How Much Can You Change Yourself? | Scott H Young - Deepstash
How Much Can You Change Yourself? | Scott H Young

How Much Can You Change Yourself? | Scott H Young

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How Much Can You Change Yourself? | Scott H Young

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Rigid Vs Malleable: Exploring the Ability to Change Ourselves

How much we can change ourselves can be explored by looking at the extremes.

  • At one extreme (Rigidland ), our nature is fixed and unchanging. No amount of effort or experience will change your intelligence, personality, and talents. Change is only possible in superficial ways, such as your knowledge and highly-specific skills.
  • At the other extreme ( Malleabiliverse), everything can be moulded, not just things like acquired skills and knowledge, but whether you're an introvert, how clever you are, or what music you like.

We live in neither of these realities. Obviously, we are not completely rigid nor entirely malleable. If our nature is fixed, self-discovery is essential. If our nature is malleable, self-improvement is needed.

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Arguments in Favor of Rigidity

Studies involving identical and fraternal twins (even reared apart) showed that most parts of our nature are partly heritable. Intelligence may be as high as 80% heritable, but 50% is the standard number of many of the domains, including personality.

However, being heritable isn't the same as being fixed. There might be a difference between inheriting different capabilities versus different preferences.

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Arguments in Favor of Malleability

While genetic research stands out in favour of rigidity, there is contrary evidence.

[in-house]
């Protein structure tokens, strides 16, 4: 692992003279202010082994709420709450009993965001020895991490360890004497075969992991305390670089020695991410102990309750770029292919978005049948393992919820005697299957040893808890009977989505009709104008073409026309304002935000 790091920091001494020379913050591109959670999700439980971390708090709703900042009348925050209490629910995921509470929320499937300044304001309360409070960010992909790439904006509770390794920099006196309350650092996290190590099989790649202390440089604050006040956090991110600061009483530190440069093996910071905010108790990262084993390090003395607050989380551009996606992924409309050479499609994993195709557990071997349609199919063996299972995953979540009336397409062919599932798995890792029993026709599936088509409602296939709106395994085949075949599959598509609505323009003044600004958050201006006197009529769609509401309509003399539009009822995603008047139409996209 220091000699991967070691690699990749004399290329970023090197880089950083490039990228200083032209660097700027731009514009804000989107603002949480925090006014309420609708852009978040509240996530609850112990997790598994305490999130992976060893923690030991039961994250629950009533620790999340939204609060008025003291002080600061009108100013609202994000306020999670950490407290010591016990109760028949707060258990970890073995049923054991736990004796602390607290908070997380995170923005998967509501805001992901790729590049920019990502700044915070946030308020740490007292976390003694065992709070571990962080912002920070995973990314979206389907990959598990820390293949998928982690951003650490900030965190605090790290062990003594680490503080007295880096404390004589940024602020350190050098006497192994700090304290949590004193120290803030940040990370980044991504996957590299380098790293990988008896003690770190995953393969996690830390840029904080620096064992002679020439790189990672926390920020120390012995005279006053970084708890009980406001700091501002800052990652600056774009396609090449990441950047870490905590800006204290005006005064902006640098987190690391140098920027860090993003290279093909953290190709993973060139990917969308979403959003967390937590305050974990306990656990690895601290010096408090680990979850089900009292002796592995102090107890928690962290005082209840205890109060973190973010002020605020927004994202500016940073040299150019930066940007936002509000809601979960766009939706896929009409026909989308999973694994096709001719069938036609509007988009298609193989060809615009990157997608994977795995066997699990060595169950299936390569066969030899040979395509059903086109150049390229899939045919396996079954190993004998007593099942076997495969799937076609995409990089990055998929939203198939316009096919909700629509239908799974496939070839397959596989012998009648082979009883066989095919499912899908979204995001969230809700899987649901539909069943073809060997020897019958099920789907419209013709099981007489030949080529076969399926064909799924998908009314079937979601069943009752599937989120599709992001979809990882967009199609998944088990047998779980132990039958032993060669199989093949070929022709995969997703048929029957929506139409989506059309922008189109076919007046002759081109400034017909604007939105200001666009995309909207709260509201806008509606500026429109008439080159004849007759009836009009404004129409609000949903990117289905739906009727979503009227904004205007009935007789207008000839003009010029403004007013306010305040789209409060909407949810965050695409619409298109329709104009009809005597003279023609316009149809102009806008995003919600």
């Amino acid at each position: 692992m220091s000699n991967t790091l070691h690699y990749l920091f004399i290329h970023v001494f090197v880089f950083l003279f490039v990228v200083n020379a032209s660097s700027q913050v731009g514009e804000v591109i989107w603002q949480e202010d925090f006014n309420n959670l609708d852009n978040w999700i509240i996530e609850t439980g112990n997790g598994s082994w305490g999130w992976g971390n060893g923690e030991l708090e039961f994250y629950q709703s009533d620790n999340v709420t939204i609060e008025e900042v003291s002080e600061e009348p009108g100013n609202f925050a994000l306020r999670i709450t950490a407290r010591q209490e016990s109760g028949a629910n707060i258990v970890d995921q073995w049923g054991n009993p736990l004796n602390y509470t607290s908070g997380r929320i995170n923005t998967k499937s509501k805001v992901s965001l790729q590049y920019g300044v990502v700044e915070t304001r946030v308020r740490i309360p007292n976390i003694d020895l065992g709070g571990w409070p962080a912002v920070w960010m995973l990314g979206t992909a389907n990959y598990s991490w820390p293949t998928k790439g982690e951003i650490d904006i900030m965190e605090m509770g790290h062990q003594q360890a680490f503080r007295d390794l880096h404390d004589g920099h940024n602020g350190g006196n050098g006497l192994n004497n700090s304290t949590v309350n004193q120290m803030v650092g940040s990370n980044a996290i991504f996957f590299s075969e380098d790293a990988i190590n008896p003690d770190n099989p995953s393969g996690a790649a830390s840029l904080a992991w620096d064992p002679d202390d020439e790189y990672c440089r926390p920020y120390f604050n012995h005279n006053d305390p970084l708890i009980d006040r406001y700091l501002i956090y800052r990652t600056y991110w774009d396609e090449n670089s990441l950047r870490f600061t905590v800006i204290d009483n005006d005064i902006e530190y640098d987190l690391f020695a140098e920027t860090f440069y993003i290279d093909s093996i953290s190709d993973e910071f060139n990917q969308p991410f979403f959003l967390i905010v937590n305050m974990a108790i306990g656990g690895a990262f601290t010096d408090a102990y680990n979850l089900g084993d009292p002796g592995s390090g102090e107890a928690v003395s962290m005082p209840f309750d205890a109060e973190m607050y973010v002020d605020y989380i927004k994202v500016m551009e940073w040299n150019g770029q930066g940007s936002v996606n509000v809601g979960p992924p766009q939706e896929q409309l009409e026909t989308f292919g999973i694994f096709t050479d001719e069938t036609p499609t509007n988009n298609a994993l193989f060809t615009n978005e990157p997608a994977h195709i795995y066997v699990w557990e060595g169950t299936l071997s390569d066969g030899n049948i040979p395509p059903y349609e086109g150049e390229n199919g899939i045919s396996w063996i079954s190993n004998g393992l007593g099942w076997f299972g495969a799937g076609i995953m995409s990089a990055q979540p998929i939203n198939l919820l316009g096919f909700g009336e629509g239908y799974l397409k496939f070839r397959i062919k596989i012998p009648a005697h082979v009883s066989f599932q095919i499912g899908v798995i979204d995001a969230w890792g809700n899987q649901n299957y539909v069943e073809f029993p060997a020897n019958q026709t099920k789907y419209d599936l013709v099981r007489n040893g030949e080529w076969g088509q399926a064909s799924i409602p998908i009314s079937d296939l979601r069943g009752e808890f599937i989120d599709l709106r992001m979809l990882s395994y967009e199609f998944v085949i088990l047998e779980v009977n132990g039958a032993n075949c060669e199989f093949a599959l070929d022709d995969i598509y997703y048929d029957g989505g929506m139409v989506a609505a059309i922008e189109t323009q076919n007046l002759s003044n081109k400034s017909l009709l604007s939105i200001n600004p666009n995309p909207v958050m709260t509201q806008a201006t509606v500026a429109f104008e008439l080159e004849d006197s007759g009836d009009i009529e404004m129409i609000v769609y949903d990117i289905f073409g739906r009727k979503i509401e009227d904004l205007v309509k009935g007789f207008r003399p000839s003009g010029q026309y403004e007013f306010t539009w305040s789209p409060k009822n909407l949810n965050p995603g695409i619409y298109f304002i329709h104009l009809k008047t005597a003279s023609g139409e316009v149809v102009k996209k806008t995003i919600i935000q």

• One is that most psychology studies are done using Western undergraduates. This means that while we think we measure universal human functioning, we may be measuring culturally-specific ones.
  • If our abilities were fixed, then the amount of work required to get good is greatly reduced.
  • Positive feedback increases motivation and confidence. This means that if you started with a fixed advantage towards math, for example, it might increase as you gain more confidence and make you much, much better at math than you would have been without motivation and confidence.

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We live between rigidity and malleability. It means that both self-discovery and self-improvement matter.

  • Self-discovery matters because the goals you set, and the life philosophy you hold, needs to be informed by the parts of yourself that tend to be fixed.
  • Self-improvement is important because we are able to modify many of our traits. Self-improvement also leads to self-discovery. The more you experiment and strive, the more you learn about yourself.

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